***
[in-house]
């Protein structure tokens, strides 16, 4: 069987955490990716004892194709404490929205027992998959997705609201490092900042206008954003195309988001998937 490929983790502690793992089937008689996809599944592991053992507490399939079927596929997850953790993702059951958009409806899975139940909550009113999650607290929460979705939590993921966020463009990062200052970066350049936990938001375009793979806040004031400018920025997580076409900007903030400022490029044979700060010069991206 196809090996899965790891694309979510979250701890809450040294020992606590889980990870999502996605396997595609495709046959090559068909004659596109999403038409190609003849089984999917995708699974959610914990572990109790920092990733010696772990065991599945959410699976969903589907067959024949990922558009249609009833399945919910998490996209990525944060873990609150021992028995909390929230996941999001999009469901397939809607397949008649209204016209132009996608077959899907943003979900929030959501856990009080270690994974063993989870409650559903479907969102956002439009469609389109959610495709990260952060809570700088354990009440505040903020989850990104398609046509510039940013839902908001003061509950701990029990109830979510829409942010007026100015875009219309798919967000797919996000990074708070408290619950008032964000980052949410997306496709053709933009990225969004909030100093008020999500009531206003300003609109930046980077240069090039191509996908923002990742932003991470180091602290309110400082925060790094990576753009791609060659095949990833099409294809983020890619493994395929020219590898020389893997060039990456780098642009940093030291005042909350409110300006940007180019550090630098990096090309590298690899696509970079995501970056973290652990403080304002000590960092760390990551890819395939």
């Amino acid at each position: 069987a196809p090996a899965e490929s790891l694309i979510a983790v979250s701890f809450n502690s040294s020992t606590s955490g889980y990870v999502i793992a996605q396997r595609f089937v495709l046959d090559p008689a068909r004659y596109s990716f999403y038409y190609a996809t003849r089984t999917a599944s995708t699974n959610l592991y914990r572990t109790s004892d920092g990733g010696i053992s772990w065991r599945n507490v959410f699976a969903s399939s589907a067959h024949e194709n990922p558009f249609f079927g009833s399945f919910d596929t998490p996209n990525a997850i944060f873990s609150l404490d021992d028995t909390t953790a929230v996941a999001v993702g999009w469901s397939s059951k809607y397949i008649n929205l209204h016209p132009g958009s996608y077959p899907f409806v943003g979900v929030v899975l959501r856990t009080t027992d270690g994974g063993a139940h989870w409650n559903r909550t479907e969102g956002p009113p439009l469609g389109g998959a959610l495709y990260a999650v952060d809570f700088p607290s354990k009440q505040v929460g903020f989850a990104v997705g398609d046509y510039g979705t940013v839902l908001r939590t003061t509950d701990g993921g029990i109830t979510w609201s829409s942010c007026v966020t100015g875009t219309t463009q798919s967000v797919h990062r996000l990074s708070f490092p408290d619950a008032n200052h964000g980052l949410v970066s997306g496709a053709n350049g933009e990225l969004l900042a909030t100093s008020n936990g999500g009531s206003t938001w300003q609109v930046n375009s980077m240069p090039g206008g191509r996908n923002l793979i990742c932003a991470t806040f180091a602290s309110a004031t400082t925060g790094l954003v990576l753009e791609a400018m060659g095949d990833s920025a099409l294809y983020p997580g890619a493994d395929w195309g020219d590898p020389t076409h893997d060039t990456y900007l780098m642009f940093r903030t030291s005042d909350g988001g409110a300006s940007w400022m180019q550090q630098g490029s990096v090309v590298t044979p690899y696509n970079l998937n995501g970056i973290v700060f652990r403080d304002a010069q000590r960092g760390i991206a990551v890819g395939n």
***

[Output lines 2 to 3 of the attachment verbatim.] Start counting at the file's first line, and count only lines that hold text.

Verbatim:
């Protein structure tokens, strides 16, 4: 069987955490990716004892194709404490929205027992998959997705609201490092900042206008954003195309988001998937 490929983790502690793992089937008689996809599944592991053992507490399939079927596929997850953790993702059951958009409806899975139940909550009113999650607290929460979705939590993921966020463009990062200052970066350049936990938001375009793979806040004031400018920025997580076409900007903030400022490029044979700060010069991206 196809090996899965790891694309979510979250701890809450040294020992606590889980990870999502996605396997595609495709046959090559068909004659596109999403038409190609003849089984999917995708699974959610914990572990109790920092990733010696772990065991599945959410699976969903589907067959024949990922558009249609009833399945919910998490996209990525944060873990609150021992028995909390929230996941999001999009469901397939809607397949008649209204016209132009996608077959899907943003979900929030959501856990009080270690994974063993989870409650559903479907969102956002439009469609389109959610495709990260952060809570700088354990009440505040903020989850990104398609046509510039940013839902908001003061509950701990029990109830979510829409942010007026100015875009219309798919967000797919996000990074708070408290619950008032964000980052949410997306496709053709933009990225969004909030100093008020999500009531206003300003609109930046980077240069090039191509996908923002990742932003991470180091602290309110400082925060790094990576753009791609060659095949990833099409294809983020890619493994395929020219590898020389893997060039990456780098642009940093030291005042909350409110300006940007180019550090630098990096090309590298690899696509970079995501970056973290652990403080304002000590960092760390990551890819395939």
């Amino acid at each position: 069987a196809p090996a899965e490929s790891l694309i979510a983790v979250s701890f809450n502690s040294s020992t606590s955490g889980y990870v999502i793992a996605q396997r595609f089937v495709l046959d090559p008689a068909r004659y596109s990716f999403y038409y190609a996809t003849r089984t999917a599944s995708t699974n959610l592991y914990r572990t109790s004892d920092g990733g010696i053992s772990w065991r599945n507490v959410f699976a969903s399939s589907a067959h024949e194709n990922p558009f249609f079927g009833s399945f919910d596929t998490p996209n990525a997850i944060f873990s609150l404490d021992d028995t909390t953790a929230v996941a999001v993702g999009w469901s397939s059951k809607y397949i008649n929205l209204h016209p132009g958009s996608y077959p899907f409806v943003g979900v929030v899975l959501r856990t009080t027992d270690g994974g063993a139940h989870w409650n559903r909550t479907e969102g956002p009113p439009l469609g389109g998959a959610l495709y990260a999650v952060d809570f700088p607290s354990k009440q505040v929460g903020f989850a990104v997705g398609d046509y510039g979705t940013v839902l908001r939590t003061t509950d701990g993921g029990i109830t979510w609201s829409s942010c007026v966020t100015g875009t219309t463009q798919s967000v797919h990062r996000l990074s708070f490092p408290d619950a008032n200052h964000g980052l949410v970066s997306g496709a053709n350049g933009e990225l969004l900042a909030t100093s008020n936990g999500g009531s206003t938001w300003q609109v930046n375009s980077m240069p090039g206008g191509r996908n923002l793979i990742c932003a991470t806040f180091a602290s309110a004031t400082t925060g790094l954003v990576l753009e791609a400018m060659g095949d990833s920025a099409l294809y983020p997580g890619a493994d395929w195309g020219d590898p020389t076409h893997d060039t990456y900007l780098m642009f940093r903030t030291s005042d909350g988001g409110a300006s940007w400022m180019q550090q630098g490029s990096v090309v590298t044979p690899y696509n970079l998937n995501g970056i973290v700060f652990r403080d304002a010069q000590r960092g760390i991206a990551v890819g395939n």